club. University band concert on campus steps followed by Phi-
Sig block-long street dance. Registration, reunion of alumni and
successors, lunches, dinners, open houses and other social func-
tions planned by respective sororities and fraternities in honor
of grads was keynote of second day's activities. Evening affairs
included rousing and razing bonfire, freshmen headache, which
Wasdevoured with agonizing rapidity. Rally speeches, a blue-
Top: Tri-Delt s prize-Winning Homing Pigeon
A scene from the Homecoming dance Bottom' Pre-meds present a study in bones.
M . I :
lndustrious cornmitteemen construct the bonfire. Freshman efforts go up in flames, while fircwgrl.,
Homecoming Committee, left to right: Chairman Ralston Hawkins, Allan McGill
Marie Williams, Edwin Dodson, Dorothy Casey, Charles Brock, Bernard Smith,
Roger Hickman, Gene Mastroianni, Iohn Bazzini, Burton Barrett.
illuminate the sky.
pepper skit, and thril-
ling fireworks exhibit
spirit to lever pitch
throughout the Week-
end. ln continuation
came the ljrolic antics
in similar xteinftopped
by SAE. "l-lellzapop-
pin", Lambda Chi
Mock Wedding, Gam-
ma Phi Minstrel, and
ing. Third day was
composed ot cross-
country race, unique
parade fantasies, and
amazing 'iiootloall tor
- Tri-Delts watch Nevada take 78 marbles from Arkansas A. G M
0 m e com ing
fun" game with Arkansas A. CSC M.
College exhibits by various depart-
ments properly representing the in-
tellectual element included those ot
chemistry, mining, engineering
and physics classes . . . Finishing
touches were Alumni Banquet, and
suloseguent Homecoming Dance
Where cups and prizes were
awarded, and where the familiar
strains ot "l-lail to Our Sturdy Men"
climaxednthe twenty-first Home-
Annie Johnson displays sorority de-corati s awa Cl
Won by Pi Phis.
Ski Carni al Queen
Katherine Hauolc, Delta Delta Delta trom University ot California,
was cbosen Ski Queen at the Snow Ball. Election was based on
personality and slciina ability. Queen Katherine reigned from a
tlirone simulating a lriuae snowrnan, and was Crowned by loe
lVlcDonalol, head ot the carnival committee.
KATHERII IE HAUCK
ff if W
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XV: ' My :
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MARY JANE MCSORLEY
Chosen by Sccrbbord ond Blonde to hecorne honorgry cornmornder -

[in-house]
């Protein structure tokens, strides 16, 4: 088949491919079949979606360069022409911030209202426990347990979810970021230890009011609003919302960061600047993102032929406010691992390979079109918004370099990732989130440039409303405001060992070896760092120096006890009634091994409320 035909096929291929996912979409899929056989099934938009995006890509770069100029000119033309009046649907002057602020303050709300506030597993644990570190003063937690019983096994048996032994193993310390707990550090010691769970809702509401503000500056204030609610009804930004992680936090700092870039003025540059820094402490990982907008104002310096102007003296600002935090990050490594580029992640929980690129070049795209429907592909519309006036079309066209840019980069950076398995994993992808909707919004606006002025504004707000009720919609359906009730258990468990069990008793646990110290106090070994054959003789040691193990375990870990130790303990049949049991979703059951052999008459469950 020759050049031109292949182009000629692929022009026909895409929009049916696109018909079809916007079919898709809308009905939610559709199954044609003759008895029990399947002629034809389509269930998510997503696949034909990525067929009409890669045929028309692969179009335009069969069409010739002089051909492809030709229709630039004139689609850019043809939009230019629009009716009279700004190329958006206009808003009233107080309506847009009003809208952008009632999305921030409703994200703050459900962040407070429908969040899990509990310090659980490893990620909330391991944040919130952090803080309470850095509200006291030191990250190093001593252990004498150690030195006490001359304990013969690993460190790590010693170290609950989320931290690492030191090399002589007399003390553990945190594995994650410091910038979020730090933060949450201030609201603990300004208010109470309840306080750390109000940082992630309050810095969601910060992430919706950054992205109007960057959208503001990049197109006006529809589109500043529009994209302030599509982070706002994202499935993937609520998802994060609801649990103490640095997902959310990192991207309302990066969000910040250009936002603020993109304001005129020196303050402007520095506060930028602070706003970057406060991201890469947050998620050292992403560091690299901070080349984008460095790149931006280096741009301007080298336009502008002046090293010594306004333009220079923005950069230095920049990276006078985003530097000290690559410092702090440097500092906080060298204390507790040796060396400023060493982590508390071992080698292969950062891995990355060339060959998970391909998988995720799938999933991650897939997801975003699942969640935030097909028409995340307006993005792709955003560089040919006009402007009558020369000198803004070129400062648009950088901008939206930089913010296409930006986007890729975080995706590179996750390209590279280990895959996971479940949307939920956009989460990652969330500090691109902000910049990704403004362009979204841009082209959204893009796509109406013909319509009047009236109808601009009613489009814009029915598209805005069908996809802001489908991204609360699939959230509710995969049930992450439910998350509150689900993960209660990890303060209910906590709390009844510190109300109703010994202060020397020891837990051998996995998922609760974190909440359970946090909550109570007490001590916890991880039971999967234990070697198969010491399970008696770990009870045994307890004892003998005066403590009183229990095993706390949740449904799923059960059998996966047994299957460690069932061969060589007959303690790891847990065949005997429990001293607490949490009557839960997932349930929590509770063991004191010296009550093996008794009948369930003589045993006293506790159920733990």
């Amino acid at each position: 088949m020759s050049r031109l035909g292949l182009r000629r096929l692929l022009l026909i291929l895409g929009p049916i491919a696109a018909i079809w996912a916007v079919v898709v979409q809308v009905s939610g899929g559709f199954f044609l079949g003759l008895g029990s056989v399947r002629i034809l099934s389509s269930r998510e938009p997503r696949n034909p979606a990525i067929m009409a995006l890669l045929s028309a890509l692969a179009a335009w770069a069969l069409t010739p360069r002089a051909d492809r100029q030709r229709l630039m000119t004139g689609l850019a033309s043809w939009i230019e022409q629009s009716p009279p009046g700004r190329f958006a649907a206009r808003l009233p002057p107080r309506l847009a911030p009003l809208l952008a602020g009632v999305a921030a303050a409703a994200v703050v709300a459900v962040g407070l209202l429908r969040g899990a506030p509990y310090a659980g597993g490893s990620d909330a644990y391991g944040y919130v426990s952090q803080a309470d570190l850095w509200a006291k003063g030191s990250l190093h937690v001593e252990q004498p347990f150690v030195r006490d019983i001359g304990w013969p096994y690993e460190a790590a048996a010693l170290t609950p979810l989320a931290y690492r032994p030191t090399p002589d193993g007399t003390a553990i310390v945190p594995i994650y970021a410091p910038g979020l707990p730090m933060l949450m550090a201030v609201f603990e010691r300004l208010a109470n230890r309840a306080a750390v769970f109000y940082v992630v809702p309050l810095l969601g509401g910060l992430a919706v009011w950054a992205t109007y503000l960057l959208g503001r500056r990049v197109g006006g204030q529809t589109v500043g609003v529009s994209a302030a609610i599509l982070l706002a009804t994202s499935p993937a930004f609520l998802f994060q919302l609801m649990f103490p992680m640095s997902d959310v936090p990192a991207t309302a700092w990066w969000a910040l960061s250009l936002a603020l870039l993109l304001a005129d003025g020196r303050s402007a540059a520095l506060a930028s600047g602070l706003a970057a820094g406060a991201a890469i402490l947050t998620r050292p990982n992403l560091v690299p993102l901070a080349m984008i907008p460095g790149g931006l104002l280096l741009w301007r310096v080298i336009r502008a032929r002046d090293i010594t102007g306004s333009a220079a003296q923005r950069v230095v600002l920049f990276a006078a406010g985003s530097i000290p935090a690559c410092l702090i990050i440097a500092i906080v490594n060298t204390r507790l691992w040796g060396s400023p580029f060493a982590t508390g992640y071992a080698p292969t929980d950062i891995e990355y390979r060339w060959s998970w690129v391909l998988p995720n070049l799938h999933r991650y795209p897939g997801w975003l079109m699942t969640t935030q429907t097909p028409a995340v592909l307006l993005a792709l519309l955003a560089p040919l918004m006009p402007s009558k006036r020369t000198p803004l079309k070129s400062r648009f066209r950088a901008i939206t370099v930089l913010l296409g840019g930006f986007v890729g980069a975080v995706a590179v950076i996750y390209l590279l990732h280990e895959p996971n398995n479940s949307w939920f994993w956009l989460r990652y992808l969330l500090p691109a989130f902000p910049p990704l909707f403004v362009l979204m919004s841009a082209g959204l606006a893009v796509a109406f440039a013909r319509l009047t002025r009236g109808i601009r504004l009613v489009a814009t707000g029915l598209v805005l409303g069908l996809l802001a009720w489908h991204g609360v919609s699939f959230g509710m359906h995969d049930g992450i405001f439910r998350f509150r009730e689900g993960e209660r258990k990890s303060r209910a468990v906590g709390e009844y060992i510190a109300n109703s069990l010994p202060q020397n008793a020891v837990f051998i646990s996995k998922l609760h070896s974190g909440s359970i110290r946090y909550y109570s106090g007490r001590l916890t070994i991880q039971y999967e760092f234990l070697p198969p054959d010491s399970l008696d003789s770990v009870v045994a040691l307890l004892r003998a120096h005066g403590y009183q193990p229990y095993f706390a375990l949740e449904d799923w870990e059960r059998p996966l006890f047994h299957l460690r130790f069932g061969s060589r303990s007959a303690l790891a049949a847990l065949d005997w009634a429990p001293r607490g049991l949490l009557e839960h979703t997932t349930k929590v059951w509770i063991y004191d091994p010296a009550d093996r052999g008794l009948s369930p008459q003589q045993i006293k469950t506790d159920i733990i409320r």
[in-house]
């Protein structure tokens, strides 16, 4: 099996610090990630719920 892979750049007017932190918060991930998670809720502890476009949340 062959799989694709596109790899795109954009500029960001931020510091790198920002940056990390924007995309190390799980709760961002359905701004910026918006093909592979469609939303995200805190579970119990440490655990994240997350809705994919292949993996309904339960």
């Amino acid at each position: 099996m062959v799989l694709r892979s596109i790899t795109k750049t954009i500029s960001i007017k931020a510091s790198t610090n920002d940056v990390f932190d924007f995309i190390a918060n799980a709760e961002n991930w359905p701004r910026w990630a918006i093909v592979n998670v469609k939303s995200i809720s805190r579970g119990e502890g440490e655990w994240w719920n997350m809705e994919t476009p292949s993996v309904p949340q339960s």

was Mcrry lone McSoriey, Iunior Pi Beto: Phi trorn Mokeiumne,
Cctiitornior. Duties included presiding over Miiitotry' Boil ctndkother
iorrnod functions oi Sccrhioord ond Bicrde, gndreviewing iinctl
spring pgrdde where she dworded recognition niedgis.
H 0 n or a 1-afiltajor
f J' . 5
Captains Jacqueline Reid, Katherine Littleg Major Mary
lane McSorley: and Captains Abbie West and Billie
Cadet Captain Casey presents Hono-
rary Major McSorley with a bouquet.
Known as the most colorful and impressive of campus dances, the Military Ball,
sponsored by Scabbard and Blade, exemplified the pageantry ot formal army
functions. Following traditional custom, the dance began with presentation
oi badges oi rankrto the honorary major and honorary captains. The grand
march was led by Honorary Major lVlcSorley, escorted by Col, Oral E. Clark.
Couples dance between ceremonies . . . Colonel Clark and Major Mary lane pass down the saber arch, leading the grand march.
Top: A. T. O.'s qive the baseball diamond its annual
massage . . . Bottom: A crammed gymnasium awaits
the luncheon proqram.
Queer' Lil n, presiding at the luncheon,
draws fraternity song team sequence.
,1 .vtl Vg,
Climaxed by a colorful
dance held in the Qivic Audi-
torium, decorated to resem-
ble an old-time saloon,
another Mackay Day was
staged in a Wild and intem-
scraaqlyland lush, black
and blond, were grown for
five Weeks in anticipation of
the main sprinq social event.
Attired in typical costumes
of Comstock days, students
were driven to local haunts
by inclement rain on Friday,
and main events of the day
tools place under cover.
Theta prize-winning song team, left to right:
Caroline Best, Marie Williams, lo Ann
Record, Gloria Day, Marjory Gusewelle,
Friday night radio broadcast previewed the next'day's events
with various committee members acting as the commentators.
Luncheon highlights included Bryce Rhodes, principal speaker,
in a review oi the 'Mackays' lives and philanthropies, presenta-
tion of prizes and awards, and the annual song-team contest loy
I..ett:Singinq "The Band Played On," Lambda Chi's top fraternity song team
consists of Drew Smith, Leonard Anker, Bryn Armstrong, lim McNabney, Gene
Francovich, Bill Richter, Cliff Young, and Richard Jameson . . . Right: Three
S. A. E.'s prepare for solos. Sponges consist of George Homer, Dan Potter,
and Leo Puccinelli.
sororities and fraternities. ljritzi lane Nedden-
reip and larnes lohnson were named rnost exact
replicas ot their boom day predecessors, win-
ning costume prizes. Pi Beta Phi claimed the
award tor largest attendance.
Upper right, Beard contest winners, lett to
right: Tom Montgomery, heaviest, Charles
Brock, reddesty and Herb Chiara, best trim-
rned. Middle: House representatives
proudly clutch their trophies. Lower:
Mackay Day Committee, standing: Otis
Vaughn, Charles Mapes, Gloria Day, Chair-